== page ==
I know what you’re thinking. How could a center possibly be the most important dude? I get it. The National Football League has gone through a significant transition in the recent decade. For safety reasons, the hitting isn’t the same. It’s all about big plays on offense, touchdowns, end-zone celebrations, need a quarterback to have a chance to make a playoff run.

But you also need a guy like Kreutz anchoring an offensive line. And doing the small things that relatively go unnoticed. Here’s a few takeaways and learning’s from watching Kreutz play in Chicago for 12 seasons:

  1. Get ready to play

In December of 2009 I saw a meaningless early December Soldier Field game against the St. Louis Rams. My Dad and I got there plenty early to get “warmed” up on Miller Lites and were taking a lap around inside of Soldier to take it all in. It was early enough that hardly any players were on the field yet. The temp on the field was 24 degrees, went up to 26 by kickoff. Suddenly we both noticed one guy warming up and crouched, pretending to snap a football and take quick and squatted steps forward. He did this over and over and over again. He did this without a ball, and there was nobody else around him. He was at the corner of the Bears end zone. There was literally no one else inside the box.

“Look at this f*#@$ng guy,” I said to my dad.

The guy pretending to snap the ball and take steps forward was Olin Kreutz. He was wearing just shorts and a tee-shirt. Kreutz was born in Honolulu. Don’t think it’s ever 24 degrees there. Look at this guy. My Dad and I had at least 3 layers on each. And the Bears starting center had on shorts and a tee shirt. Either he was completely insane, or it’s a mindset of repetition and preparation. I’ll go with the latter.

Just study the pic above. You’ve got Kyle Orton with sleeves, and hands tucked into hand warmers during what appears to be a freezing cold game. Even the ball looks cold. Then you’ve got #57 Kreutz with elbow pads and gloves with bare-arms, as if to say: ‘I’m good, let’s get after it.’


2. Protect your friends

So many times during NFL games you see a fight/shoving match/punches thrown/etc. If Olin was near, and he saw a teammate get shoved: he was the first guy there to shove back and pick up a teammate. It had nothing to do with being dirty, it had everything to do with backing up a teammate and defending him. Olin Kreutz defined this to each teammate, every damn game. It also helps to be a State Champion Heavyweight wrestler, which Olin was in Hawaii.


3. Speak up!

It has been well documented the number of times Kreutz addressed his Bear teammates in the locker room. One of them was at halftime during the 2006 comeback win vs. Arizona. The ’06 Bears won the NFC Championship, and went on to lose Super Bowl XLI to Indianapolis. But one of the most mind-boggling wins that season came when they came back from being down 20-0 at halftime to Arizona. They ended up winning 24-23 without scoring a single offensive touchdown.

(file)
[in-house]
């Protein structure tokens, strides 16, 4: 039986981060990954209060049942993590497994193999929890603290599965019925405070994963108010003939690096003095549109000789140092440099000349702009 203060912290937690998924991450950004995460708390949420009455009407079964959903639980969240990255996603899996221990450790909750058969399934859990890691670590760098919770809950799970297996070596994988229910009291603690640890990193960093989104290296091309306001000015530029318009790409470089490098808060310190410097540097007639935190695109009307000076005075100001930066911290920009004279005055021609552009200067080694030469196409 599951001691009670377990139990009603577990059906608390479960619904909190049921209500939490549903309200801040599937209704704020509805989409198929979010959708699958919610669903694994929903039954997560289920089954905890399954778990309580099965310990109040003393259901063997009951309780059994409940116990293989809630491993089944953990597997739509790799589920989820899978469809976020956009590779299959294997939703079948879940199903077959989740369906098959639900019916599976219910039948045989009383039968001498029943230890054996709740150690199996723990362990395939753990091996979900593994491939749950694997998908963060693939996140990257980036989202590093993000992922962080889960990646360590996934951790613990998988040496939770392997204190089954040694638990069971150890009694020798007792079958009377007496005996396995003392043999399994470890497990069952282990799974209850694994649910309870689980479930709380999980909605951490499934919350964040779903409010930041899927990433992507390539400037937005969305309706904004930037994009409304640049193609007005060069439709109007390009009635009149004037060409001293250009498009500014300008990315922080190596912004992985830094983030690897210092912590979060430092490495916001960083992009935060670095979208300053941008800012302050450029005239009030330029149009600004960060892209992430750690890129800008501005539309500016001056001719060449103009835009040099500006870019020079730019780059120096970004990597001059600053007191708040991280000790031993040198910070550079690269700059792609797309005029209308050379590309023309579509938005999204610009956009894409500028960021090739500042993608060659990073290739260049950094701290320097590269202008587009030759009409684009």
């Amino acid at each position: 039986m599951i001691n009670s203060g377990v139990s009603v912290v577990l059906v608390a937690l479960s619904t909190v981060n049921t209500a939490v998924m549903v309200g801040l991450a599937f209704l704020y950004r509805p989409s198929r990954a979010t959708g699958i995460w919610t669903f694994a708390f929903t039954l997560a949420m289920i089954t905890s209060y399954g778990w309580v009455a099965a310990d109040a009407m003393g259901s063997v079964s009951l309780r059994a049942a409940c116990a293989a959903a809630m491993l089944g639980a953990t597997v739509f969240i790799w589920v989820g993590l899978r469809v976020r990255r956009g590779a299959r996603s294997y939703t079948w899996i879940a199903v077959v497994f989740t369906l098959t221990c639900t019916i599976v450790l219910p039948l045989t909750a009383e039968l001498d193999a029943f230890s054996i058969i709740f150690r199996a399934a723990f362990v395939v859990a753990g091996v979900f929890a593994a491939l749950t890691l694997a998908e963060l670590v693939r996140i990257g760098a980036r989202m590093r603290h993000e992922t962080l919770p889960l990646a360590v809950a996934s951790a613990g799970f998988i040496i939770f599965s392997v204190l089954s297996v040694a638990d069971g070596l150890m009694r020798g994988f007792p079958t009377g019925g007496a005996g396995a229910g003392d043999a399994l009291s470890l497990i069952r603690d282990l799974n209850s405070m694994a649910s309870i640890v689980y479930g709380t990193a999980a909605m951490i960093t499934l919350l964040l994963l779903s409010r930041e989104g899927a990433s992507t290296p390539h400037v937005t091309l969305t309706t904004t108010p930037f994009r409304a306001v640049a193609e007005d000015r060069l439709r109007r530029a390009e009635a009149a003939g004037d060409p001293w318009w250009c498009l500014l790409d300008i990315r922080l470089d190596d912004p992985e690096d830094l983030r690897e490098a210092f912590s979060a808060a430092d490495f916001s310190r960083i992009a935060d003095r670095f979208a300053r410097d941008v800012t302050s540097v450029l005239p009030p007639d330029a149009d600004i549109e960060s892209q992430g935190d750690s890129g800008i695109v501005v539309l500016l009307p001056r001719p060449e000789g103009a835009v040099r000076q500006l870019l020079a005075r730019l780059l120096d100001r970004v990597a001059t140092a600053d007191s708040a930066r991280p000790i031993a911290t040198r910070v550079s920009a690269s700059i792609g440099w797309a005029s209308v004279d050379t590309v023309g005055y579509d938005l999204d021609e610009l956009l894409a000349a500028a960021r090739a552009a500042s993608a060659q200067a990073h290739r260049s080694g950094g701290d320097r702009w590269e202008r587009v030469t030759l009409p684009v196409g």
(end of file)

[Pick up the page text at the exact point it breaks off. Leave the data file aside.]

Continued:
Just think about that for one second. They did not score a single offensive touchdown. Not one! Not only that, they also had 6 total turnovers. SIX! This game has been marked as The Monday Night Miracle, and has been etched in football lore.

This game also marked absolute Peak Urlacher, and he finished with 25 tackles (Wikipedia says 19, Urlacher says 25–I’ll go with him), as well as a key forced fumble in the 2nd half. The dude was everywhere. It was probably the best game I ever remember a Bear playing in my lifetime. But it wasn’t Urlacher that spoke up at halftime.

It was Olin Kreutz.

You may remember the late Dennis Green’s “The Bears are who we thought they were” tirade following the game.

But this is the clip that means more to me:


Said Kruetz in a recent Chicago Tribune column regarding that halftime speech: “I felt like things needed to be said. So I spoke up. I just said, ‘Let’s hit them in the mouth and out-physical them and we’re going to win this game. I really felt that. But to be honest, I felt like that every football game. I felt like if you kick the other guys’ ass enough, you’re going to win the game.”

Hit them in the mouth.’ 

‘Out-physical them and we’re going to win.’

‘Kick the other guys’ ass enough you’re going to win.’

Olin Kreutz, Chicago Bear.


4. Do it the right way-people will notice

Jeter used to say that if you play well enough, other people will talk about it for you. You don’t need to say anything, they’ll take note of it. Kreutz falls right in line with that. In fact, a perfect example of this was when he was signed by the Saints in 2011 and immediately was named team captain.

When long-tenured Bears near the end of their careers Chicago, it rarely ends pretty. So many of the great ones all the way down the line are perfect examples of how they felt mistreated by the organization when their Chicago career comes to an end. And Kreutz was no exception.

But I’m not well enough in the know of those situations to write about that. All I know is that Kreutz was signed by a really good Saints team in 2011 and they immediately named him a captain. This was a team already stacked with talented veterans and leaders, and for Kreutz to be named a captain says all that needs to be said.

His season didn’t last long, though, as Kreutz walked away from football and the Saints in October of that season. In researching why he left, I read that Olin said he lost his passion for the game and retired. After 12 seasons of manning the o-line, who can blame him. That’s a hell of a career, and a hell of a long time to battle in the trenches.

On behalf of myself, and millions of Bears fans everywhere I’m proud to get a post on The Town Mile to recognize Olin Kreutz for his tenacity and leadership for many years in Chicago. Olin was a great Bear and needs to be in the same breath as Urlacher and Briggs when those great modern players are mentioned.

Salute to the man in the shorts and tee shirt in freezing cold weather, getting ready to play:

Olin Kreutz, Chicago Bear.